A lawsuit filed by former D.C. United goalkeeper Charlie Horton raises a few interesting questions … and some that seem a little less interesting. (Disclaimer: I’m not a lawyer.)
Like many legal documents, this suit has a few aspects that will make anyone with the slightest knowledge of the sport laugh out loud. I’ll never understand why lawyers think they can get away with such nonsense, but they’re not alone in the “post-fact” landscape. Horton’s four caps with the U23s (sharing time with Cody Cropper, Ethan Horvath and Zack Steffen) are distorted into “a starting goalkeeper for the national team.” That may be technically true. The assertion that Horton played in Olympic qualifying games is not. He was on the roster, but Steffen and Horvath played all five games (four wins, one very costly loss).
The allegation is as follows: After United’s players watched video of their recent match against Dallas, Espindola confronted Horton about a practice-field incident “weeks prior.” Horton said he wasn’t interested in talking about it, but then …
(Again, this is the plaintiff’s side of the case — we’ll see how the various defendants dispute what happened.) Espindola is the sole defendant in the first three counts of the complaint: assault, battery, and intentional infliction of emotional distress.
The next day, coach Ben Olsen met with Horton. Here’s how the plaintiffs sum it up:
The notion that a coach, a team and a league may be negligent (Count IV of the complaint is “negligent supervision,” directed at Olsen and United) for hiring a player with “fire in his belly” won’t win Horton and his legal team many sympathizers in the soccer community. And skeptics will question how Horton was able to play for the Richmond Kickers (8 games, 16 saves, 0.88 GAA — good enough to get called back up to United for part of the summer) and return to preseason camp with United, only to announce his retirement after Olsen told him he wouldn’t make the team in 2017.
But here are the interesting aspects:
1. Is MLS, under the single-entity structure, liable for all the actions of all its teams?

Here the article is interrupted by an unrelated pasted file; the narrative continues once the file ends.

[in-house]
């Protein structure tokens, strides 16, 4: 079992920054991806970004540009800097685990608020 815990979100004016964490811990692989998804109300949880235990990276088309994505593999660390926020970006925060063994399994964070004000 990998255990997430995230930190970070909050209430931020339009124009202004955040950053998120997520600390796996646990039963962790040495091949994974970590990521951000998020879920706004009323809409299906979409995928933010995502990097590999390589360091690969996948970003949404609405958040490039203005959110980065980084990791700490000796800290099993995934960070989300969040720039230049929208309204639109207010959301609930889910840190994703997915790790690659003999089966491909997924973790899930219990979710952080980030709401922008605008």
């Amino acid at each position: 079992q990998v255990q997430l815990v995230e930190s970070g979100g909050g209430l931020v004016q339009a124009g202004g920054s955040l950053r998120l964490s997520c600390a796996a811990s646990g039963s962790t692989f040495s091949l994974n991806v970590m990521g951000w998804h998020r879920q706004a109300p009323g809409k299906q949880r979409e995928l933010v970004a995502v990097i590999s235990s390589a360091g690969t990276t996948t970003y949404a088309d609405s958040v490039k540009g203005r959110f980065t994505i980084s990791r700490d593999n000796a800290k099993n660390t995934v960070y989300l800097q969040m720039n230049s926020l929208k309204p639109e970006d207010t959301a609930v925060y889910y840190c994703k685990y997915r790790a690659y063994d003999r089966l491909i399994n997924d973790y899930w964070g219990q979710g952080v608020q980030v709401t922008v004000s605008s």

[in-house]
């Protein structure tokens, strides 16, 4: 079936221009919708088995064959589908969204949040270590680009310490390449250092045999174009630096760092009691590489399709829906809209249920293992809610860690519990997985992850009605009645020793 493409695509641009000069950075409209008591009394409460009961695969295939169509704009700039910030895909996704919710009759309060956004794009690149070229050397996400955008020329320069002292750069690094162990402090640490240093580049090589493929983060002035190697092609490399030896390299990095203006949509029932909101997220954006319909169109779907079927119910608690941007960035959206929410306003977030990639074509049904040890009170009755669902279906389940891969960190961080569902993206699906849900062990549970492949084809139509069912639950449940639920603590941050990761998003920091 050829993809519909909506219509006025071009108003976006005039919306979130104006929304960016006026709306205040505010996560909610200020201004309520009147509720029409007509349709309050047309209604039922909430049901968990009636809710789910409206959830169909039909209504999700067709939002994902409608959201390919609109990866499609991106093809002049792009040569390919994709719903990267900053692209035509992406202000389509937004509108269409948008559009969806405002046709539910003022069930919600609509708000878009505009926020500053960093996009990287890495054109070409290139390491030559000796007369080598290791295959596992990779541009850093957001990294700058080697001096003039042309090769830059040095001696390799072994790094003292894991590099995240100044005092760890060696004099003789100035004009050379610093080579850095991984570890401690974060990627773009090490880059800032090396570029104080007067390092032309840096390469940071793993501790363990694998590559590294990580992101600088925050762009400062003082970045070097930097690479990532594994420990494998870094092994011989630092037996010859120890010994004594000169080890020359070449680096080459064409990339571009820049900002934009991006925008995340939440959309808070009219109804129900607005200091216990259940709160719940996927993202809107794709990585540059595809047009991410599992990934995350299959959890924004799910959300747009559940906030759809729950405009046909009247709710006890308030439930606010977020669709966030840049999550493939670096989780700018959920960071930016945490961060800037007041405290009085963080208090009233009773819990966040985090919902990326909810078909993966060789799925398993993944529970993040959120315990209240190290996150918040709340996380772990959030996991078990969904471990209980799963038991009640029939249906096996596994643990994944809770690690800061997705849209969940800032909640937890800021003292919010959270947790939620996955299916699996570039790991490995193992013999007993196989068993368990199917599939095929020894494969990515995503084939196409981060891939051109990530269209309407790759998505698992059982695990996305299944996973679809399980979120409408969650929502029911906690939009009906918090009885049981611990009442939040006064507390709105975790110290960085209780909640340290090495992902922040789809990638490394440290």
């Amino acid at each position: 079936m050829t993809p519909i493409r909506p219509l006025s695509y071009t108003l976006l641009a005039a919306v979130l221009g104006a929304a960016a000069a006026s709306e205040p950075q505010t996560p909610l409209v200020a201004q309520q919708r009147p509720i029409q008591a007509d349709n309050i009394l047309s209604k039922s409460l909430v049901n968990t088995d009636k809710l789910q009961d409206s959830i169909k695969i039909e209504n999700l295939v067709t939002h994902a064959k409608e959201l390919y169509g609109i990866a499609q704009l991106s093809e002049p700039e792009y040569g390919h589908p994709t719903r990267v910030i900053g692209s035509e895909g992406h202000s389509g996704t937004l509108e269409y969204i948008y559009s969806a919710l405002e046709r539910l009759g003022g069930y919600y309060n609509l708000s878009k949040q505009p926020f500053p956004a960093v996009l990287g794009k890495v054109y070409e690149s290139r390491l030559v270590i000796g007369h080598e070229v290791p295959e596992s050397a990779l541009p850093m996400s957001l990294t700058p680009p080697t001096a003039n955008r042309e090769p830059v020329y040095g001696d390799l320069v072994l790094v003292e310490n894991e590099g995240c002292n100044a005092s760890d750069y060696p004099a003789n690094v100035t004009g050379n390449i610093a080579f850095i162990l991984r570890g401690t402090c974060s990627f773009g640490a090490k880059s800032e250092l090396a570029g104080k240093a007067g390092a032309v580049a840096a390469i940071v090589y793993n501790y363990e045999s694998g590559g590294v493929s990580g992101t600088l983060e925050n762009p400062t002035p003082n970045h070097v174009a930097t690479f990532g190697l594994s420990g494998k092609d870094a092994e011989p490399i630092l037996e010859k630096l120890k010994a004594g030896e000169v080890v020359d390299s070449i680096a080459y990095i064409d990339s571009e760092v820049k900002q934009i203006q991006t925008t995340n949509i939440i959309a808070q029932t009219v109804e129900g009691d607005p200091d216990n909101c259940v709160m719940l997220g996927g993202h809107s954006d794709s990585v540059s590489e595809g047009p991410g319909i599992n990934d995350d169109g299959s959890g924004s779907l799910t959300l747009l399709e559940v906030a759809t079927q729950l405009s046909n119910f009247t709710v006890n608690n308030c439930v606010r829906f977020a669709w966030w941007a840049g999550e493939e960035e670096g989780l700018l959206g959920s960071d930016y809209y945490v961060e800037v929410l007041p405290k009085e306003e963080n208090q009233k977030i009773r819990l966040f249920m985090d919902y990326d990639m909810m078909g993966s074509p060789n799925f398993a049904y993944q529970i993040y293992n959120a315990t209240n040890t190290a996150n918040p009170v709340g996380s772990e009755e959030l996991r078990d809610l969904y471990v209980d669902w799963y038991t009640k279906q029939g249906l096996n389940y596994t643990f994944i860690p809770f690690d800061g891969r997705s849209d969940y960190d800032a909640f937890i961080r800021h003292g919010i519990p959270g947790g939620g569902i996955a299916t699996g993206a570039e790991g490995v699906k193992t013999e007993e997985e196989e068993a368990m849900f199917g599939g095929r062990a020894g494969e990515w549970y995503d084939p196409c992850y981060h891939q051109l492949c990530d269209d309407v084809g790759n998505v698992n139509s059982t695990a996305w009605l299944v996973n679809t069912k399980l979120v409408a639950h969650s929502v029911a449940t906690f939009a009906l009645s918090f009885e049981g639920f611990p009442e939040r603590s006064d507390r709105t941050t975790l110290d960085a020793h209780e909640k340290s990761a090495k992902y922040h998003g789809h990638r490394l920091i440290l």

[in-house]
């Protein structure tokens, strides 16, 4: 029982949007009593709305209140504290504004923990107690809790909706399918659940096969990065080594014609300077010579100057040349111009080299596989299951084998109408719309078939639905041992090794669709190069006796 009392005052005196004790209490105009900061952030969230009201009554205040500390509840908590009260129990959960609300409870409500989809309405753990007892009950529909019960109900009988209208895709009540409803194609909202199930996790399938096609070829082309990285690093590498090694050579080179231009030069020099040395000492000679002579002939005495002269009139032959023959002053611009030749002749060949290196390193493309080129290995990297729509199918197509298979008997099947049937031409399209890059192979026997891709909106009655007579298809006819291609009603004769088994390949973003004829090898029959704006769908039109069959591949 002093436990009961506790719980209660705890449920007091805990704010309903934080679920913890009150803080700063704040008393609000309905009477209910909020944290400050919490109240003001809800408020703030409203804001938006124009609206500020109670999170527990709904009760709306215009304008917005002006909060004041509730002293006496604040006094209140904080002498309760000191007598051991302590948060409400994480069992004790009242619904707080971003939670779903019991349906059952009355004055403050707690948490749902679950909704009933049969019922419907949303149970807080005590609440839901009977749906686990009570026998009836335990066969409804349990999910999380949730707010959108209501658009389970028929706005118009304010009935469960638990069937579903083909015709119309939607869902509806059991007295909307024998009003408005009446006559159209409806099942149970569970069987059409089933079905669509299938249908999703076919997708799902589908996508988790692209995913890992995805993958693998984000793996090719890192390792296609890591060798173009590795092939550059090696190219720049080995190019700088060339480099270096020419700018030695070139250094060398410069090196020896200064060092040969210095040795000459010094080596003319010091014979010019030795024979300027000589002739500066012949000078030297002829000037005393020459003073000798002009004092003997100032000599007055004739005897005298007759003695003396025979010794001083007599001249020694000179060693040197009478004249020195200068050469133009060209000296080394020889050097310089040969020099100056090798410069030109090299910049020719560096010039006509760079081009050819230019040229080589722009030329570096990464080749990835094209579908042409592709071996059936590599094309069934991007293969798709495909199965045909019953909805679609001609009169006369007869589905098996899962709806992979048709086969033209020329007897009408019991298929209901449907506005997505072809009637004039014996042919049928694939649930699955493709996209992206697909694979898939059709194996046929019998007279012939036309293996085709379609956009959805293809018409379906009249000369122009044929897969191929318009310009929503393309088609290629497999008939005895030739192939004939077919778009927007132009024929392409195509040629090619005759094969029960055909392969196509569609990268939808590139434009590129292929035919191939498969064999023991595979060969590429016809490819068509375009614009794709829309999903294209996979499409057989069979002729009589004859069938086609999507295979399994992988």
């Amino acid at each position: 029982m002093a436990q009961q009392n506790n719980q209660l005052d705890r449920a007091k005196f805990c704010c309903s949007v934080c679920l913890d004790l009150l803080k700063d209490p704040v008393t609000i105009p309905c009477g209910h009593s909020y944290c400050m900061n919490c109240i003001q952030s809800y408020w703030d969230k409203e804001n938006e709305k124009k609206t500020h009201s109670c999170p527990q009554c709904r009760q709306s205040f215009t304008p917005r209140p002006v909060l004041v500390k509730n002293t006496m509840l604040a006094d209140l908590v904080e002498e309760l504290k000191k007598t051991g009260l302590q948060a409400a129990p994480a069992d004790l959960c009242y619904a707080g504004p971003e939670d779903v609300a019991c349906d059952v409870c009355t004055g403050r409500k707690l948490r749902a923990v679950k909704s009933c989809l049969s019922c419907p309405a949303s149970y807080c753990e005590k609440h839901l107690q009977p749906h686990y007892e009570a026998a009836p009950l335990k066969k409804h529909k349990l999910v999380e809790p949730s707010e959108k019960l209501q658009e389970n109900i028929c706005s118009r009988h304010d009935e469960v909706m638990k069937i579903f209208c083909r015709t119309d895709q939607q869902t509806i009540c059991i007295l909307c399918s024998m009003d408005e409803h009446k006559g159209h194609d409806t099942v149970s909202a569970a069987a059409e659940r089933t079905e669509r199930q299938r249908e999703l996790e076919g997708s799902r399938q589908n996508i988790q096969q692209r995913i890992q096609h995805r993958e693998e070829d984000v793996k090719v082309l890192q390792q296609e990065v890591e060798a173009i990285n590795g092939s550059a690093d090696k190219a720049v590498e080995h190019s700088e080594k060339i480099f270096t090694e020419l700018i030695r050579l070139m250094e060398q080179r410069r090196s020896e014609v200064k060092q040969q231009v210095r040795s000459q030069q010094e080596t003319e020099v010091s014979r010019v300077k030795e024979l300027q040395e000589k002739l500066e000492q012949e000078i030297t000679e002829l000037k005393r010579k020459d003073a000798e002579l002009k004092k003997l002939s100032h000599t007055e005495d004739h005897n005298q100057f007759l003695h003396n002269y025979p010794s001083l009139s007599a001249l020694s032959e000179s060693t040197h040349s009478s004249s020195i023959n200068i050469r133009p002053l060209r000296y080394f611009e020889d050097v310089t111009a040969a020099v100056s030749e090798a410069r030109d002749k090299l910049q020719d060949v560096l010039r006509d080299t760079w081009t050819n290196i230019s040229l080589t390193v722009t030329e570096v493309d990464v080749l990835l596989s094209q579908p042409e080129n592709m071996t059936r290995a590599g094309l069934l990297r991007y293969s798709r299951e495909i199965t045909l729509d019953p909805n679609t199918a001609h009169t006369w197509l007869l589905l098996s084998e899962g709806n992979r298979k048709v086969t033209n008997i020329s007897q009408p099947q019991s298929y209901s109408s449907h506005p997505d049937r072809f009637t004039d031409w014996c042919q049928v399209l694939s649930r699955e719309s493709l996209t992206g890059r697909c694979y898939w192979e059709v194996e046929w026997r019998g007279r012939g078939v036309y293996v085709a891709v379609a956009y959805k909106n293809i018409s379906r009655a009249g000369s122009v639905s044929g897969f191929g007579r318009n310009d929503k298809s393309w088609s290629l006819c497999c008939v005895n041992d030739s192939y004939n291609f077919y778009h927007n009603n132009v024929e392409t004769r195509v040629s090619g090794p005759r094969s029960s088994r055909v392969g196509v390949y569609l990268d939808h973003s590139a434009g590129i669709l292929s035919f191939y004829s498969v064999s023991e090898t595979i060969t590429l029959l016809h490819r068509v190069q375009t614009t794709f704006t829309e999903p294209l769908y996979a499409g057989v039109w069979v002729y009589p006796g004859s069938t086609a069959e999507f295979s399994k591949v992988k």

Count V (Negligent Hiring and Retention) is directed at MLS, with this paragraph included:
2. Did D.C. United follow proper concussion procedures?
Curiously, no one on United’s training staff — which surely would’ve been responsible for any decision on whether Horton trained that day — is listed as a defendant. It’s Espindola, Olsen, United and MLS.
The complaint goes on to say Horton’s condition worsened overnight. He then reported the problem to trainer Brian Goodstein, who referred to an unnamed doctor and put him in the Concussion Protocol.
Count VI of the complaint is “Respondeat Superior/Vicarious Liability,” which would surely require a lawyer to untangle.
The law firm is Ashcraft & Gerel, which advertises frequently on D.C.-area television.
For sake of comparison: When Bryan Namoff sought $12 million for his career-ending concussion, he sued Goodstein, then-coach Tom Soehn, D.C. United, then-team physician Christopher Annunziata and Commonwealth Orthopedics. He also had a malpractice suit against United, Goodstein and Commonwealth, plus a separate malpractice suit against Annunziata. In skimming through the docket reports, it seems these cases dragged on forever, with a couple dozen doctors and a few outliers (Langley School? Arlington Soccer Association) also served with subpoenas.
(Disclaimer: I’ve been treated at Commonwealth, as have a couple of relatives. My hand is much better now, thanks.)
As Steven Goff reported, that case did not end well for Namoff.
D.C. Superior Court documents show the sides did not settle. The case, which sought $20 million in total damages, was dismissed.
A judge ruled workers’ compensation laws barred Namoff’s claim against United, Soehn and Goodstein.
Namoff’s claim against Annunziata and Commonwealth Orthopaedics was withdrawn after the defense provided a detailed list of evidence that Namoff was not as sick as he stated.
In an interview Tuesday, attorneys for Annunziata and the medical group said no payment was ever offered or made.
Why wasn’t MLS sued as well? Perhaps it’s simply the different nature of the injury. Horton claims Espindola inflicted his injury, and MLS is negligent for employing him. Namoff wasn’t claiming an assault; he was claiming negligent medical care.
So in addition to the ongoing concern about concussions in sports, the Horton case could be one to watch for those interested in understanding the league’s complex single-entity structure.